Why doesn’t Trump invite the girl to the White House, congratulate her on her success, get to know her, and ask her questions about how he could help her with her mission? That is what any president in the history of our country would have done.

Until Trump.

Nancy Pelosi at age 20.

The Missouri State Capitol building has been under renovation for more than a year. The dome has been wrapped up for construction that long.

Yesterday, during a visit to one of the state office buildings, I was lucky to be there during exactly the time when the statue was installed again after being gone since November 2018.

This is the historic bronze statue of Ceres, the Roman goddess of agriculture, perched 238 feet above  the entry of the building. It took a 550-ton crane to raise the 10′ 4″ statue, weighing 1,407 pounds, on this bitter-cold day in Missouri. 

I was there for a historic moment.

Today I found this ad in my Facebook feed:

There are several current presidential hopeful front runners who routinely vilify billionaires, most notably Bernie Sanders and Elizabeth Warren. While I am generally aligned with most initiatives of the Democratic platform, I vehemently oppose this notion that “the billionaire class” is the root of our problems in America, and therefore we need to stick it to billionaires to “get even.” I really believe their type of economic extremism makes them unelectable.

This trend is not just American. Britain’s Shadow Chancellor John McDonnell during a protest stated that ““No one needs or deserves to have that much money, it is obscene,” during a protest of McDonald’s workers demanding higher wages.

In August of 2015 I wrote a post titled Musings about Vilifying Billionaires. This post is as valid today as it was when I first wrote it four years ago.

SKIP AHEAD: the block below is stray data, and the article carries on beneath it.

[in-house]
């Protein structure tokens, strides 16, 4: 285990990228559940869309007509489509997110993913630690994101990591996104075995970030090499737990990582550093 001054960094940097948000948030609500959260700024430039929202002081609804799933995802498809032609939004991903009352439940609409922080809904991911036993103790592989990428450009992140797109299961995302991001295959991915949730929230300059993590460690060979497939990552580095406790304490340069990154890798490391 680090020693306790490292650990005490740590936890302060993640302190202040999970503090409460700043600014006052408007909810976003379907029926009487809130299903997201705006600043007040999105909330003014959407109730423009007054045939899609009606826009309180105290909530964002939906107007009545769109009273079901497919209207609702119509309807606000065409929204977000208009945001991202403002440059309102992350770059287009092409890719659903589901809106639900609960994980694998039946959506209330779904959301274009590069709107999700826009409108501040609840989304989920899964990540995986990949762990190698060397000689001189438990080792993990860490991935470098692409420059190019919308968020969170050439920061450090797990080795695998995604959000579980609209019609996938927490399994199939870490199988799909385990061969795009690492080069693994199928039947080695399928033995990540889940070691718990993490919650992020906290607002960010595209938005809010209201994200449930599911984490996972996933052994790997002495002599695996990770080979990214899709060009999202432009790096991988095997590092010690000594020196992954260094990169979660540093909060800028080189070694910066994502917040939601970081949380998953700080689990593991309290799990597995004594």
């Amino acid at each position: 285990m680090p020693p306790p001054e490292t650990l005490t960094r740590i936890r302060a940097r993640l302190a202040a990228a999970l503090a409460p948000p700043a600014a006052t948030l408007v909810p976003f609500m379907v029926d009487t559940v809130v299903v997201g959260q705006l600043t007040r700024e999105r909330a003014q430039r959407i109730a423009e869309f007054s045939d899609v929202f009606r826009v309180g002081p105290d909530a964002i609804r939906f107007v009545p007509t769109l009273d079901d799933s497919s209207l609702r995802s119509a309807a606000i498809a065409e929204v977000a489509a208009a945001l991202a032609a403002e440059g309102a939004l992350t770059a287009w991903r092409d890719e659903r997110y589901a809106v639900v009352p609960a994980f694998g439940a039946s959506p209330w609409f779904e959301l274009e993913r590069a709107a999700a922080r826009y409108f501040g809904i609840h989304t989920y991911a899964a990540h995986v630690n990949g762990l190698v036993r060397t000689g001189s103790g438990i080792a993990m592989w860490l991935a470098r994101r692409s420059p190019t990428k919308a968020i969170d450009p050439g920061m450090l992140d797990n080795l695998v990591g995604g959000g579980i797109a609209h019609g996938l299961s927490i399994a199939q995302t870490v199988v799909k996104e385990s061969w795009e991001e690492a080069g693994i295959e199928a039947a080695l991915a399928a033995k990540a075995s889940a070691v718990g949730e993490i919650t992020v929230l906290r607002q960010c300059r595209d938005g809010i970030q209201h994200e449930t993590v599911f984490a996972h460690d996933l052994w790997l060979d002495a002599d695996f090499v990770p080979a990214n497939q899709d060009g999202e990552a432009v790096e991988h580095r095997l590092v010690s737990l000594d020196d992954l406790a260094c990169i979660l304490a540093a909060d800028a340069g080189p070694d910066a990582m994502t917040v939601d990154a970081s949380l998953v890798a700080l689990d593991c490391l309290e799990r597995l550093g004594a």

One of the best books about business I have read in a long time was Shoe Dog by Phil Knight, the founder of Nike. Here is my review from April 2018. Phil Knight is now number 16 on the Forbes 400 List with a net worth of $35.9 billion. Phil was a regular guy like you and I in the 1960s when he started selling shoes from the trunk of his car. The story of how he built Nike to what it is today is one of the most powerful stories ever told in business. If you have started and run your own business you will know how incredibly stressful and hard it is it make it work, succeed and survive.

Only somebody who has never had to make payroll, like a politician, will say something stupid like “nobody deserves to be a billionaire.” A statement like that exposes the speaker and is a testament to their ignorance and lack of understanding of basic economics.

Let’s go back to the meme above – Martha Kelly probably thinks it is the responsibility of the billionaires to feed the hungry, clothe the naked and cure the sick. And therefore, we should take the money away from the billionaires and let the government handle giving it to the poor. Yes – good luck with that! The same people that make asinine statements like “nobody deserves to be a billionaire” are the ones whom we’re going to entrust the money they are going to take away from the rich to properly distribute to the poor.

Bill Gates has given away more than $28 billion to charity, and he and his wife have managed how the money is being used. I trust Bill Gates 100 times more that the money is used in the right way and for the right causes than I’d ever trust Bernie Sanders or Elizabeth Warren with the same money. Bill made the money, he knows its value, he understands how money works, and he has an intuitive knack for solving problems. Sanders and Warren do not have any of those skills, and neither do most bureaucrats in government.

When the self-appointed redistributors say they are going to take “a little away” from the rich, who decides who is rich and who is not? Where is the threshold? What’s to stop them from saying that if you make more than $80k in your family you are rich and you have to give your surplus to the poor? Who draws the lines?

I say we need to leave the capitalist system alone.

The workers at McDonald’s can ask about more wages all they want. If they are not contributing more for those more wages, they don’t “deserve” those wages.

If they are envious of the amount of money the CEO makes, why don’t they become the CEO? Problem solved. Oh, it’s hard? Ahh, there lies the rub.

If they want to be rich, why don’t they start a company, like a shoe company (Nike), or a software company (Google, Microsoft), or a rocket company (SpaceX), or a car company (Tesla) or an online retail company (Amazon), or a replacement of all taxis company (Uber), and they can be a billionaires. Hey, any of the people who built the companies I have listed here started from scratch.